You are not the only one in fandom who doesn't llke The Hunting. I thought the first chapter was good, as a 19th-century style romantic fantasy, but then it moved into being a story about the land that these characters lived ln and I lost interest. I'm just not much into "milleu" stories; I llke stories about charaeters and their reactions, and how they inter-relate. I'll stop readiag any series when the characters no longer interest me, regular fiction included, not just fanfic. 
The story is a wonderful example of the best and worst of fan writing. I, too, am one of the fans who can't say I like it. I have, however, spent considerable time trying to figure out why. I believe that the first 40 pages is one of the finest A/U stories ever written in B/D fandom. I have read it over and over, entranced. It should have ended at the bridge, for me. About 600 pages later (and there must be, what, a couple thousand pages of it now?) I stopped reading, completely unable to force myself to read another page. I was burned out. But why? The characters were still there, the universe interesting — why couldn't it hold my attention? Why did Fayleen/Kevin/Raphael not interest me? Well, on one level, there is no peace in the tales. Never home, for long, never the satisfaction of a story rounded off and finished. Or was it simple? The Bodie and Ray here have nothing at all in conmon with the characters from the show except appearance/sexiness. The plots also were difficult for me to identify with.
Raphael's search for a method to grow back his cock comes to mind as an example. Perhaps I, as a woman without such an appendage, can't properly understand a male's desire to have one, or have one back? Was it a flaw in the story or in myself, that I found it not appealing? This story started on the circuit; I believe it went on in zines. I think it is exactly the sort of story the circuit is meant for, and I was disappointed when it went to zines, not only for the cost involved, but because I never got the feeling it was polished before it was launched. Parts were repetitive (they had to be, to explain for anyone coming in to the universe at a given point.)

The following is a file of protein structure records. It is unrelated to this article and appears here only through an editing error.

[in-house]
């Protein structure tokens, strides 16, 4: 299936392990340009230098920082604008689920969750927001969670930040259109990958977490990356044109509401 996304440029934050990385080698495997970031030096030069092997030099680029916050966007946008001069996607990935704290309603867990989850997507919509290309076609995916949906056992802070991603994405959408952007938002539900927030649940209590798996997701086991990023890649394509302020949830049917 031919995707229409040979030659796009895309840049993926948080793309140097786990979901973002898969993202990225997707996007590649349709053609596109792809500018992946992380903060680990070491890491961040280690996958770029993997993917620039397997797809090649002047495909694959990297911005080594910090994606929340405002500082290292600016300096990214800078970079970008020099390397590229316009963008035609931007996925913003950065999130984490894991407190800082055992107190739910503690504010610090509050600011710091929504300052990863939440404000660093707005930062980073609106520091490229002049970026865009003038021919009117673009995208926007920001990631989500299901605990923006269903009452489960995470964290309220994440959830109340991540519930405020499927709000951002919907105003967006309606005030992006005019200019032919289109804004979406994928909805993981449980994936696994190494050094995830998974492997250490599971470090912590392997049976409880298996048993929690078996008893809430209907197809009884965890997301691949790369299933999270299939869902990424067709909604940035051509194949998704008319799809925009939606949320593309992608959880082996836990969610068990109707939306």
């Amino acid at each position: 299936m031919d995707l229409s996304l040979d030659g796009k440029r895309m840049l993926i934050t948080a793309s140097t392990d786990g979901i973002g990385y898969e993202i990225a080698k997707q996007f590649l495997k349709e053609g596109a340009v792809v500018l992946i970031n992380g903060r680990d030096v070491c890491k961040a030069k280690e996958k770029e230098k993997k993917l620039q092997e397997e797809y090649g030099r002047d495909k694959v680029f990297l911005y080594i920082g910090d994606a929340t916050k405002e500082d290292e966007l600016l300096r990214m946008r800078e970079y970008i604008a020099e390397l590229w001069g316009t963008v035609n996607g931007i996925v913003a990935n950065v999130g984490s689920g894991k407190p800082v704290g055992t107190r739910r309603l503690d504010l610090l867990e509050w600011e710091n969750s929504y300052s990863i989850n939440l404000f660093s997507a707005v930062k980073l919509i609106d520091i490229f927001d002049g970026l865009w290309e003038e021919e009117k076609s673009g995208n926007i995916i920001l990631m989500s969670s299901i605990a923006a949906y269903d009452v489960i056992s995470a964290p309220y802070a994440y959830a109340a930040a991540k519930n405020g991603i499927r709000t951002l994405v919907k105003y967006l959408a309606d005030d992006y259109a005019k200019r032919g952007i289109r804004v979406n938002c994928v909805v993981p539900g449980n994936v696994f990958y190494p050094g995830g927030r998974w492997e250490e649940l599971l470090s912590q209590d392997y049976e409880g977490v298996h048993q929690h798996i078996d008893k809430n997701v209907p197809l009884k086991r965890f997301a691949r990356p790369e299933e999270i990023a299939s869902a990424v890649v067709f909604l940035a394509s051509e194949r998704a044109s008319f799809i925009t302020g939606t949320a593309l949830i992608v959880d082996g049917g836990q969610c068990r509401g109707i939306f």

I did finally decide that the factor which colored my view of this universe is the underlying racial prejudice which is so subtle. Humans are the bad guys here, and with the exception of Kevin/Feyleen/Raphael, and of course Bodie, they are rapists, both of the land and the people. Selfish, crude, smelly, and cruel. It skews a great many scenes; it surfaces again and again, and it makes me uncomfortable.
What this has to do with anything is, this is one of the few stories which caused me to step back from the tale and really look at the writing. I had to study bits of it, think about it off and on for weeks, consider points of view, assumptions, length, construction. I spent time thinking about how the writing created the universe, about mechanics and the author's themes, and this is something I have not done much in connection with stories I adore. This story I don't like taught me a great deal.Can anyone who likes the series explain what makes it work for them and why?